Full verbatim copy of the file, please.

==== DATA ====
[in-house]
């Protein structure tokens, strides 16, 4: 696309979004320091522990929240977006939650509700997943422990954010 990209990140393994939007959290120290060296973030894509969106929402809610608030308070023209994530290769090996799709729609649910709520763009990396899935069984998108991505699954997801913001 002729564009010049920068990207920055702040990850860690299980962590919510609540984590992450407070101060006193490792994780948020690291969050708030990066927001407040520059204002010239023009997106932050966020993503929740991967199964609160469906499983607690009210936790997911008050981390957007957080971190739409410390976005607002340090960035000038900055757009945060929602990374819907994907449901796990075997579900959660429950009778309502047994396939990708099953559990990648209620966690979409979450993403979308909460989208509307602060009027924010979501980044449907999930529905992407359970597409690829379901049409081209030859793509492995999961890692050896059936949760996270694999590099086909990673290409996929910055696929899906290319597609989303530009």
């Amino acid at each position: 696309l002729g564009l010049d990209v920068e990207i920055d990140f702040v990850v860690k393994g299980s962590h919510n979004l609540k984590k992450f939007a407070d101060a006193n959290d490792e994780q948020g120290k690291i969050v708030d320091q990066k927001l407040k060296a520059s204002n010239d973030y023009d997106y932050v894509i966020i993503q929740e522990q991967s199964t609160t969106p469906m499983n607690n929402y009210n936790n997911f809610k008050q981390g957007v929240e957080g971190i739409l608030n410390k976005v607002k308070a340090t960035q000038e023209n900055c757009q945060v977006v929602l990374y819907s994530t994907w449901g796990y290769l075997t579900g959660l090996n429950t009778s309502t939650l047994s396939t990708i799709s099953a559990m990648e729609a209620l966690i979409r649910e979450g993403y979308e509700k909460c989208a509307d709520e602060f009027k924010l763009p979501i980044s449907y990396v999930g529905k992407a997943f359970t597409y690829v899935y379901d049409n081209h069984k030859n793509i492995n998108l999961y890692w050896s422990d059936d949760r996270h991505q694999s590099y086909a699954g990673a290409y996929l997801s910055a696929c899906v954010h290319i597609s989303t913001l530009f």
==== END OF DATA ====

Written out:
[in-house]
């Protein structure tokens, strides 16, 4: 696309979004320091522990929240977006939650509700997943422990954010 990209990140393994939007959290120290060296973030894509969106929402809610608030308070023209994530290769090996799709729609649910709520763009990396899935069984998108991505699954997801913001 002729564009010049920068990207920055702040990850860690299980962590919510609540984590992450407070101060006193490792994780948020690291969050708030990066927001407040520059204002010239023009997106932050966020993503929740991967199964609160469906499983607690009210936790997911008050981390957007957080971190739409410390976005607002340090960035000038900055757009945060929602990374819907994907449901796990075997579900959660429950009778309502047994396939990708099953559990990648209620966690979409979450993403979308909460989208509307602060009027924010979501980044449907999930529905992407359970597409690829379901049409081209030859793509492995999961890692050896059936949760996270694999590099086909990673290409996929910055696929899906290319597609989303530009």
């Amino acid at each position: 696309l002729g564009l010049d990209v920068e990207i920055d990140f702040v990850v860690k393994g299980s962590h919510n979004l609540k984590k992450f939007a407070d101060a006193n959290d490792e994780q948020g120290k690291i969050v708030d320091q990066k927001l407040k060296a520059s204002n010239d973030y023009d997106y932050v894509i966020i993503q929740e522990q991967s199964t609160t969106p469906m499983n607690n929402y009210n936790n997911f809610k008050q981390g957007v929240e957080g971190i739409l608030n410390k976005v607002k308070a340090t960035q000038e023209n900055c757009q945060v977006v929602l990374y819907s994530t994907w449901g796990y290769l075997t579900g959660l090996n429950t009778s309502t939650l047994s396939t990708i799709s099953a559990m990648e729609a209620l966690i979409r649910e979450g993403y979308e509700k909460c989208a509307d709520e602060f009027k924010l763009p979501i980044s449907y990396v999930g529905k992407a997943f359970t597409y690829v899935y379901d049409n081209h069984k030859n793509i492995n998108l999961y890692w050896s422990d059936d949760r996270h991505q694999s590099y086909a699954g990673a290409y996929l997801s910055a696929c899906v954010h290319i597609s989303t913001l530009f």